Earlier this week, the Treasury announced that it will begin selling its portfolio of mortgage bonds guaranteed by Fannie Mae and Freddie Mac (also known as agency paper). The sales will start this month, and will be subject to market conditions. It is estimated that selling the holding could result in a profit of as much as $20 billion.
So is it a Good Time to Buy Agency Paper?
Mortgage-backed securities are hard to own individually, but investors can invest in these products through Real Estate Investment Trusts, or REITs. The biggest name in this market is Annaly Capital Management (NLY), but there are other players such as American Capital Agency (AGNC) and Invesco Mortgage Capital (IVR).
These companies seem to be excited about the news of more securities to be hitting the market. Several of them have made quick attempts to raise more capital in order to purchase more securities. This is a good sign for investors, who can usually profit from these REITs.
How Do These REITs Work, and What is the Risk?
These companies essentially profit by borrowing money at extremely low rates (0.25-0.5%), buying these mortgage securities that yield 4-7%, and the companies profit on the difference. Since these companies are set up as REITs, they must pass through 90% of the net profits to the shareholders, thus the large dividend payments. These payments, however, are treated as ordinary income.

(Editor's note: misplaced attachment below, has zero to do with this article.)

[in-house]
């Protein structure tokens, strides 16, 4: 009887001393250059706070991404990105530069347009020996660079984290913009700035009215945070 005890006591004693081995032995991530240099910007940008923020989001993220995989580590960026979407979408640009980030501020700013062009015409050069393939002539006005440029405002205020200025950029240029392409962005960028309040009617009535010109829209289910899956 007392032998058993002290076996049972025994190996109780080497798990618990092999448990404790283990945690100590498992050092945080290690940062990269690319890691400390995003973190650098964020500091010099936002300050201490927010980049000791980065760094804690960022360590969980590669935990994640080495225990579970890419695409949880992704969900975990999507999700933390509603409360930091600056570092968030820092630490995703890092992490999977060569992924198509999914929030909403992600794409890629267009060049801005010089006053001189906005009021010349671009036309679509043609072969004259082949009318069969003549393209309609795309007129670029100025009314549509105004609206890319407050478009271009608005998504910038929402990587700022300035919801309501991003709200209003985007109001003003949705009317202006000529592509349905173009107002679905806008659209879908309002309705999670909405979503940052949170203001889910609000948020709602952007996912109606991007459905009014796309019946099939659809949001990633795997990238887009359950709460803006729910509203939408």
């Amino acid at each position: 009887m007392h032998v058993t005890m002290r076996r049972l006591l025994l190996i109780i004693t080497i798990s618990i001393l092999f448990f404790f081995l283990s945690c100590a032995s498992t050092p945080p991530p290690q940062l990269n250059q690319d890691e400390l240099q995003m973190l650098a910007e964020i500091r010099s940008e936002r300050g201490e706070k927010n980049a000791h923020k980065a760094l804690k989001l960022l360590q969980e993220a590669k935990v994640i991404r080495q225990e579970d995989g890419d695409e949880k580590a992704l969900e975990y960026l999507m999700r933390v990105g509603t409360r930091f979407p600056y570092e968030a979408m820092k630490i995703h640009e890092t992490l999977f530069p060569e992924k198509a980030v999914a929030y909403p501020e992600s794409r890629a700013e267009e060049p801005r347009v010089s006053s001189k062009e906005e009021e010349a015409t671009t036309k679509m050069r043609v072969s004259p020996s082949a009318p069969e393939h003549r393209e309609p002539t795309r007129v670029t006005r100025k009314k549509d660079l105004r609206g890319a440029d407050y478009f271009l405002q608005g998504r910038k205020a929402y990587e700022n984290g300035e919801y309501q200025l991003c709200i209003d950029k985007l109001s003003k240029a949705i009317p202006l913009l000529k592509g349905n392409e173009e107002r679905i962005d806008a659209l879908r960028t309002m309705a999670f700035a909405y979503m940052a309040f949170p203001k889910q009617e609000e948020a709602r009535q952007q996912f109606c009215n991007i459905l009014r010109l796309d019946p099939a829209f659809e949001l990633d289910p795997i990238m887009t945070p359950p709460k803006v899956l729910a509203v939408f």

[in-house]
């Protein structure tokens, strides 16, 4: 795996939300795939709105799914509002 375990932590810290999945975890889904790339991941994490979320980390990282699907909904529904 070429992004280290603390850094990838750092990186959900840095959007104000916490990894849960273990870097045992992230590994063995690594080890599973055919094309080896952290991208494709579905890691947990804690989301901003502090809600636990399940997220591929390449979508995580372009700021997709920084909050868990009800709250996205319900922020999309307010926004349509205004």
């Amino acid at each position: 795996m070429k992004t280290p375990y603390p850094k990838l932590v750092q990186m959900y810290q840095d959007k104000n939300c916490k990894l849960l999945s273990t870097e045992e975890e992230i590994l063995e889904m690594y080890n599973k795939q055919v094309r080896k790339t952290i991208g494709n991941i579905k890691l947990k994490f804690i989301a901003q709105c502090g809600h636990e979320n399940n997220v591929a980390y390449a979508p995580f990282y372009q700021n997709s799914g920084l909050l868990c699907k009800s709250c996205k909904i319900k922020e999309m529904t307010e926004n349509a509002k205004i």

So, the risk for these companies is that short-term interest rates will rise considerably. If this happens, their dividends will decrease as the rate at which they borrow funds will increase, thereby lowering the spread. Given what the Fed has been saying, though, this seems unlikely in 2011. At the end of the day, we could end up going to a digital currency anyway.
As a result, it seems that these securities will remain attractive to investors through the remaining half of the year. The College Investor would love to see more investors attracted to this product to drive the price up and the yield down a bit.
The College Investor is long AGNC.
Readers, what are your thoughts on Agency Paper and Mortgage Backed REITs?